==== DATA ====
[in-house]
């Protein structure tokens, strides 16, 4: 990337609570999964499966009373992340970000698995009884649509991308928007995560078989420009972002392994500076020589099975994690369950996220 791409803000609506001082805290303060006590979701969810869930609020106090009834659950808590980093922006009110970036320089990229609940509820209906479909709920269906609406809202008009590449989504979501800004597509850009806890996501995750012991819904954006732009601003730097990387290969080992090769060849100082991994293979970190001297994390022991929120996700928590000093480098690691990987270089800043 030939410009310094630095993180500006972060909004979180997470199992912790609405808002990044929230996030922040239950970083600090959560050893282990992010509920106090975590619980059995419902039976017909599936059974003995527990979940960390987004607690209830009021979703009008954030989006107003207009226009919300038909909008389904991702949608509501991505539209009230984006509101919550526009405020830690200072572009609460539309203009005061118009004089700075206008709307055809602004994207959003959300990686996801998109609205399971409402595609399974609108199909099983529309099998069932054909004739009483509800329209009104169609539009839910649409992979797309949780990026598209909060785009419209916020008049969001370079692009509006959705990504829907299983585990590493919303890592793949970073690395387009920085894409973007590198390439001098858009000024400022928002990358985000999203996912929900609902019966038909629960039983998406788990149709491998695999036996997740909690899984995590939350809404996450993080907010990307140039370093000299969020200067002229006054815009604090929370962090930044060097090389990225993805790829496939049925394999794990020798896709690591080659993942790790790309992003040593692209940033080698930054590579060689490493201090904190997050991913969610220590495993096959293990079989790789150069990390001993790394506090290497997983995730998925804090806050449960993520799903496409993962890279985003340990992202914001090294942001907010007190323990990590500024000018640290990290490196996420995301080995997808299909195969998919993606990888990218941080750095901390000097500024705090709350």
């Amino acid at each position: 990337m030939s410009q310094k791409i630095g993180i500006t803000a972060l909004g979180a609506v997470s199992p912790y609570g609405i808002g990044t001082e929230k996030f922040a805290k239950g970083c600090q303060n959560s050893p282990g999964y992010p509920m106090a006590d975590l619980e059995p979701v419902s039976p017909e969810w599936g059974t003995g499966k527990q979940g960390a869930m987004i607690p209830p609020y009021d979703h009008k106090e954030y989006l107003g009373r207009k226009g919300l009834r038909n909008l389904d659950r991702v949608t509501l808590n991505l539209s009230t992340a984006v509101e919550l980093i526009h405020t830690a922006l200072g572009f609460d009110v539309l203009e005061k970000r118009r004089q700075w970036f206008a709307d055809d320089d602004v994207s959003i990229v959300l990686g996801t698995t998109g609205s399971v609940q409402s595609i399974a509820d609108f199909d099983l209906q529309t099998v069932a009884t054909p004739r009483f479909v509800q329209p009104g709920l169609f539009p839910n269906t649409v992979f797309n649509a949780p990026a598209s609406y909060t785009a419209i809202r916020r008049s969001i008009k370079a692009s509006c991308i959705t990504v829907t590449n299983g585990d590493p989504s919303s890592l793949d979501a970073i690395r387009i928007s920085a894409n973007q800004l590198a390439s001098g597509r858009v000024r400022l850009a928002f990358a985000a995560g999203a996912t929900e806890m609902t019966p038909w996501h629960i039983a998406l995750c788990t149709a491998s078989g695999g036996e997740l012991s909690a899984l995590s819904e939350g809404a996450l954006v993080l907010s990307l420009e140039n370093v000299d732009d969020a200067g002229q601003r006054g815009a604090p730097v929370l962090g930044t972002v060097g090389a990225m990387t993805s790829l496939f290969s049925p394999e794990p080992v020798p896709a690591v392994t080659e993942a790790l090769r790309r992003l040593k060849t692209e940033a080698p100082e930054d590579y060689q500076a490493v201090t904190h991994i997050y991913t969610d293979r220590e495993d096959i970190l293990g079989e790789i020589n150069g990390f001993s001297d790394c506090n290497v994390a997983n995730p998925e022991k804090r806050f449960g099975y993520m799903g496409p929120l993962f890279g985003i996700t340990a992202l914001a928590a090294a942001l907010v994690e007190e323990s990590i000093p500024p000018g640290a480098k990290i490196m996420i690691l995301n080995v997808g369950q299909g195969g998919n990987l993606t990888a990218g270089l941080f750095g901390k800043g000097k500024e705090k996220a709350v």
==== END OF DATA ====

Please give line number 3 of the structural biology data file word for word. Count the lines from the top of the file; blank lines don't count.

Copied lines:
């Amino acid at each position: 990337m030939s410009q310094k791409i630095g993180i500006t803000a972060l909004g979180a609506v997470s199992p912790y609570g609405i808002g990044t001082e929230k996030f922040a805290k239950g970083c600090q303060n959560s050893p282990g999964y992010p509920m106090a006590d975590l619980e059995p979701v419902s039976p017909e969810w599936g059974t003995g499966k527990q979940g960390a869930m987004i607690p209830p609020y009021d979703h009008k106090e954030y989006l107003g009373r207009k226009g919300l009834r038909n909008l389904d659950r991702v949608t509501l808590n991505l539209s009230t992340a984006v509101e919550l980093i526009h405020t830690a922006l200072g572009f609460d009110v539309l203009e005061k970000r118009r004089q700075w970036f206008a709307d055809d320089d602004v994207s959003i990229v959300l990686g996801t698995t998109g609205s399971v609940q409402s595609i399974a509820d609108f199909d099983l209906q529309t099998v069932a009884t054909p004739r009483f479909v509800q329209p009104g709920l169609f539009p839910n269906t649409v992979f797309n649509a949780p990026a598209s609406y909060t785009a419209i809202r916020r008049s969001i008009k370079a692009s509006c991308i959705t990504v829907t590449n299983g585990d590493p989504s919303s890592l793949d979501a970073i690395r387009i928007s920085a894409n973007q800004l590198a390439s001098g597509r858009v000024r400022l850009a928002f990358a985000a995560g999203a996912t929900e806890m609902t019966p038909w996501h629960i039983a998406l995750c788990t149709a491998s078989g695999g036996e997740l012991s909690a899984l995590s819904e939350g809404a996450l954006v993080l907010s990307l420009e140039n370093v000299d732009d969020a200067g002229q601003r006054g815009a604090p730097v929370l962090g930044t972002v060097g090389a990225m990387t993805s790829l496939f290969s049925p394999e794990p080992v020798p896709a690591v392994t080659e993942a790790l090769r790309r992003l040593k060849t692209e940033a080698p100082e930054d590579y060689q500076a490493v201090t904190h991994i997050y991913t969610d293979r220590e495993d096959i970190l293990g079989e790789i020589n150069g990390f001993s001297d790394c506090n290497v994390a997983n995730p998925e022991k804090r806050f449960g099975y993520m799903g496409p929120l993962f890279g985003i996700t340990a992202l914001a928590a090294a942001l907010v994690e007190e323990s990590i000093p500024p000018g640290a480098k990290i490196m996420i690691l995301n080995v997808g369950q299909g195969g998919n990987l993606t990888a990218g270089l941080f750095g901390k800043g000097k500024e705090k996220a709350v």